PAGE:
Peralta Community College District's Only Student-Run Publication
Peralta Community College District's only student-run publication.

The Citizen

Peralta Community College District's only student-run publication.

The Citizen

Peralta Community College District's only student-run publication.

The Citizen

State chancellor’s office ‘expects’ colleges to give refunds, Peralta remains undecided

District is ‘continuing to discuss’
State chancellor’s office expects colleges to give refunds, Peralta remains undecided

Students and faculty pleaded with the Peralta Community College District to give refunds to cash-strapped students who opted for Excused Withdrawal (EW) grades, questioning why the district would not follow suit with other community college districts. 

Peralta is one of few districts in California not granting refunds for enrollment nearly four weeks after State Chancellor Eloy Ortiz Oakley released an executive order that lifted restrictions for refunding enrollment fees.  

The situation is especially pressing for students studying in technical fields or classes that require significant lab work. At the April 7 Board of Trustees meeting, nursing student April Koehler said she feared that virtual labs — imposed as a result of social distancing — would either not be accepted or would put her at a disadvantage in future programs. 

“Why should we have to pay a second time, when we did everything correctly and it’s only the condition of life that has put us into this situation?” Koehler asked, worried that she might have to retake the program at her own expense.

Earlier that day, the Laney College Faculty Senate passed a motion and authored a resolution urging the chancellor to refund students who drop their classes. Upset that the district had not taken action to give refunds despite Oakley’s executive order, Kimberly King, PFT vice president and psychology professor at Laney College, complained at the board meeting. 

“It’s very disturbing that we live in a place with one of the highest rents in the country, we have some of the poorest students in the country, many of our students are housing insecure, many of our students work in industries where they’re not able to work right now,” King said. 

“And yet, we are not giving a refund.”

The district has provided little justification as to why they have not yet decided to give refunds, while maintaining that the situation is fluid and has potential to change. At the April 1 Virtual Town Hall for students via Zoom, Vice Chancellor of Academic Affairs Siri Brown said that the district had not chosen to give refunds based on guidelines from the state chancellor’s office.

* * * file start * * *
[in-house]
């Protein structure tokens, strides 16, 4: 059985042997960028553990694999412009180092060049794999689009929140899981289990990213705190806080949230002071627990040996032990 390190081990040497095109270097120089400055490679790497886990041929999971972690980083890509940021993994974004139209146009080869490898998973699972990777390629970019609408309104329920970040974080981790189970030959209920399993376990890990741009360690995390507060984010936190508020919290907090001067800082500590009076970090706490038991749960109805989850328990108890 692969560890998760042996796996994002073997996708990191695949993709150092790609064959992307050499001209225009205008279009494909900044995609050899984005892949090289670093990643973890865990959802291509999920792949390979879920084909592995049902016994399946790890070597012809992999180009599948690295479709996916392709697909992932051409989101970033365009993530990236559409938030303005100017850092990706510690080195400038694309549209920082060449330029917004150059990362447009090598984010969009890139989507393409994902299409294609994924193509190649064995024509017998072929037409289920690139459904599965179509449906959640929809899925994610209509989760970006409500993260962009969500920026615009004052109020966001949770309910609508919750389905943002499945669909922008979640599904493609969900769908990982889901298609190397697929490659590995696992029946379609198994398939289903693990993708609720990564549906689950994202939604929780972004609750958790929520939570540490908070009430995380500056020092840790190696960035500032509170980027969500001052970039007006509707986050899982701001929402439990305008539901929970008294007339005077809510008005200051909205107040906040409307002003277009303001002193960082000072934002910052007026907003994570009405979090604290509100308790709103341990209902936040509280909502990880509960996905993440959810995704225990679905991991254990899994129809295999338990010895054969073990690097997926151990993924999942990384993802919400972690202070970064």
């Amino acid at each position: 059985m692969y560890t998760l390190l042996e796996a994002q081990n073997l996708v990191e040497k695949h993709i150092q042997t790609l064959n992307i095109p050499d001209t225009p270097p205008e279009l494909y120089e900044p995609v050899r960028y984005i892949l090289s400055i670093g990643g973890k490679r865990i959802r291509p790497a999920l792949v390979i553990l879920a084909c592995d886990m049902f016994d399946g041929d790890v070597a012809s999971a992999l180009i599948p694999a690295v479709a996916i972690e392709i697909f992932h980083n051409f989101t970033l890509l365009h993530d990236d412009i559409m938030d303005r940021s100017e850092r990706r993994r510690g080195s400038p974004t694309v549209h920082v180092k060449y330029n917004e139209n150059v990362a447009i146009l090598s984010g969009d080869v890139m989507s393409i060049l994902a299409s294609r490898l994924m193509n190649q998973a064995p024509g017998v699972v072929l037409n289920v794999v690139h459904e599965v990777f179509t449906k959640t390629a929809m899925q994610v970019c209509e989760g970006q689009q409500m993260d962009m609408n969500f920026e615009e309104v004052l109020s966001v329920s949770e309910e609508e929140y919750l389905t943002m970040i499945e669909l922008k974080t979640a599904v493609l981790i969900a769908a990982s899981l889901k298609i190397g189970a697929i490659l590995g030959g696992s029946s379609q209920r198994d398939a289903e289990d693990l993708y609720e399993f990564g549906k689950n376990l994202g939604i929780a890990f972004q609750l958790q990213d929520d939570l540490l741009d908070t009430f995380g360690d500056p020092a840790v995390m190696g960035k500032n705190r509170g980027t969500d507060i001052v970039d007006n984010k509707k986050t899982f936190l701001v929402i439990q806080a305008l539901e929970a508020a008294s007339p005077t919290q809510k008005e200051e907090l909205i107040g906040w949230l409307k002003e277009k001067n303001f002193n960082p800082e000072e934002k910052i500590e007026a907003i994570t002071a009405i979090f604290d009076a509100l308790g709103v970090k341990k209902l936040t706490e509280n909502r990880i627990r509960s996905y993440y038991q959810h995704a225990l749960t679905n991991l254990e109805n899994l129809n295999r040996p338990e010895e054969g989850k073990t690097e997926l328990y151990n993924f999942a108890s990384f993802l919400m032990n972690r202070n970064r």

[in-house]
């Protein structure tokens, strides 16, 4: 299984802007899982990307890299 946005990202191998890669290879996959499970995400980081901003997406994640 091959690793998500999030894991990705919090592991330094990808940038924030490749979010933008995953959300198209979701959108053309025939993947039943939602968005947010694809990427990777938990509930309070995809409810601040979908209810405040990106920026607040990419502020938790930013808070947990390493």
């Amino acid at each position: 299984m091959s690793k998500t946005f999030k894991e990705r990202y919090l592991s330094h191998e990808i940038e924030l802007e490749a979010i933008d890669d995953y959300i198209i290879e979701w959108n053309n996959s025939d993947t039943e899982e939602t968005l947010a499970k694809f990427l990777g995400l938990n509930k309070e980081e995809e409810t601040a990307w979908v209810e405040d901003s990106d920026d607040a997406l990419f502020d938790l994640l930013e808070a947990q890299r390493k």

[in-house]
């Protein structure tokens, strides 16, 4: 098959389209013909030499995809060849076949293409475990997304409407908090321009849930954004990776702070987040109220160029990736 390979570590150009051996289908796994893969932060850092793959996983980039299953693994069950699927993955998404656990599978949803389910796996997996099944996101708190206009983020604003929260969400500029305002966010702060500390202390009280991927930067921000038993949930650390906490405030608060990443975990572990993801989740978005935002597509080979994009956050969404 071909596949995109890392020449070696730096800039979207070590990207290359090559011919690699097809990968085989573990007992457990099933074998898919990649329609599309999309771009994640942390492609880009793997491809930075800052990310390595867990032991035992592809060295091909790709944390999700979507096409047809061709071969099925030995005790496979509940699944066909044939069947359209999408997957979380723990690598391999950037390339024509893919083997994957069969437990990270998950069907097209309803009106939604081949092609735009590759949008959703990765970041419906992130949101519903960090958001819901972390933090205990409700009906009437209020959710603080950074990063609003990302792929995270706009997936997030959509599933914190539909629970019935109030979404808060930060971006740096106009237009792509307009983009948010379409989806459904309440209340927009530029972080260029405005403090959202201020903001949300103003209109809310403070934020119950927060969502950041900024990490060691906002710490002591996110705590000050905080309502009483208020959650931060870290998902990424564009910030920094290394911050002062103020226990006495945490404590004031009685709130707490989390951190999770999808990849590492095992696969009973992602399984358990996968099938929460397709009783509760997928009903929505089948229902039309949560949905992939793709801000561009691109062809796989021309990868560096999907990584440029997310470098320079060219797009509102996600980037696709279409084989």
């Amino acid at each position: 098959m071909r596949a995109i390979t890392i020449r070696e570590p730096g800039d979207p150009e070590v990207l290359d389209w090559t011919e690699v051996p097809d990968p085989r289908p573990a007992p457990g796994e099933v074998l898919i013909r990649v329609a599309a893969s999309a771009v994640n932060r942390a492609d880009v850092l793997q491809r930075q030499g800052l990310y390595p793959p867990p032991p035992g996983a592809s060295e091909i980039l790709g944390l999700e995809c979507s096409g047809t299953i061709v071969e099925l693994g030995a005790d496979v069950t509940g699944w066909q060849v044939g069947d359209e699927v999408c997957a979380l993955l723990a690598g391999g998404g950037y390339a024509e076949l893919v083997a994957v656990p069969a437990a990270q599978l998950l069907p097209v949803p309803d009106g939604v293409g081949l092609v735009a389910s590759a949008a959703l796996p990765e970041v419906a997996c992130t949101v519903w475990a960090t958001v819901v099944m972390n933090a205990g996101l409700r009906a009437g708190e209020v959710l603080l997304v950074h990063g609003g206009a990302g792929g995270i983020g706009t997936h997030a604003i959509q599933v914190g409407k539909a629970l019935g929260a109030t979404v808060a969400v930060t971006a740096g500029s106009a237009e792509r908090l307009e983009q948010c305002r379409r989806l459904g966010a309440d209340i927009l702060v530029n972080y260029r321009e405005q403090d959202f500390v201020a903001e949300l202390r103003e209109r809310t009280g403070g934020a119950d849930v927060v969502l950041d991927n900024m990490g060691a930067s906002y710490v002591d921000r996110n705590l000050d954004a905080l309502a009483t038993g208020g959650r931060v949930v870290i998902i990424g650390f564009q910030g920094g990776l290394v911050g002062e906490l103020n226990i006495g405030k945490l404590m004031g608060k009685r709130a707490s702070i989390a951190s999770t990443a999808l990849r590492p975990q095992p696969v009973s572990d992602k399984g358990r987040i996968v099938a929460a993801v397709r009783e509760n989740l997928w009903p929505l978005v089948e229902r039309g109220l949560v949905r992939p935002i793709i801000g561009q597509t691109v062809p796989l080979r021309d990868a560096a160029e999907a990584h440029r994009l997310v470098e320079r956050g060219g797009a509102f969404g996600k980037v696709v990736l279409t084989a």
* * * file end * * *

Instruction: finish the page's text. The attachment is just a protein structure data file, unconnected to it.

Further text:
The Citizen emailed the district on multiple occasions seeking clarifications from Brown about the guidelines she referred to, but has not received a response. 

“It’s another topic that we’re paying attention to,” Brown said at the town hall. “As the weeks unfold, if there is new information, we will definitely share it with students.”

Two weeks later, at a press conference hosted by the state chancellor’s office, Oakley explained that colleges are meant to utilize the loosened restrictions granted in his executive order. “If a student has a COVID-19 related circumstance, we expect our colleges, if they’re asking for a refund, to give the refund,” he said, adding that local fees, such as parking or health fees at Peralta are more of a district decision.

“The colleges will not be penalized for giving that refund, so they won’t lose any enrollment dollars, and we are working to provide them backfill for the loss of student revenue,” Oakley said. 

Following Oakley’s comments, the Citizen reached out to the Peralta district to ask if there might be refunds in the future. 

Peralta Community College District Chancellor Regina Stanback Stroud responded: “We’re continuing to discuss this and will let you know as soon as we have information.”

 

Isis Piccillo contributed to this report. 

About the Contributors
Jacquelyn Opalach, Features Editor
Hailing from the Pacific Northwest, Jacquelyn Opalach is a student reporter who has been pursuing journalism since she was 15. Opalach is particularly passionate about the safety net that journalism provides for small communities, and is interested in the intersection of ethical reporting and investigative journalism. When she isn’t scoping out a new story, Opalach is likely sampling out a new recipe in the kitchen, forever trying to satisfy her insatiable sweet tooth.
Isis Piccillo, Editor in Chief
Editor-in-Chief Isis Piccillo was born and raised in the Bay Area. An avid reader and lover of libraries, Piccillo knows reading has been key to developing their writing voice. They are invested in covering and amplifying the voices of marginalized and underrepresented groups, especially in the areas of health and science. When not frantically copyediting or furiously writing, Isis can be found on the soccer field, or with food.
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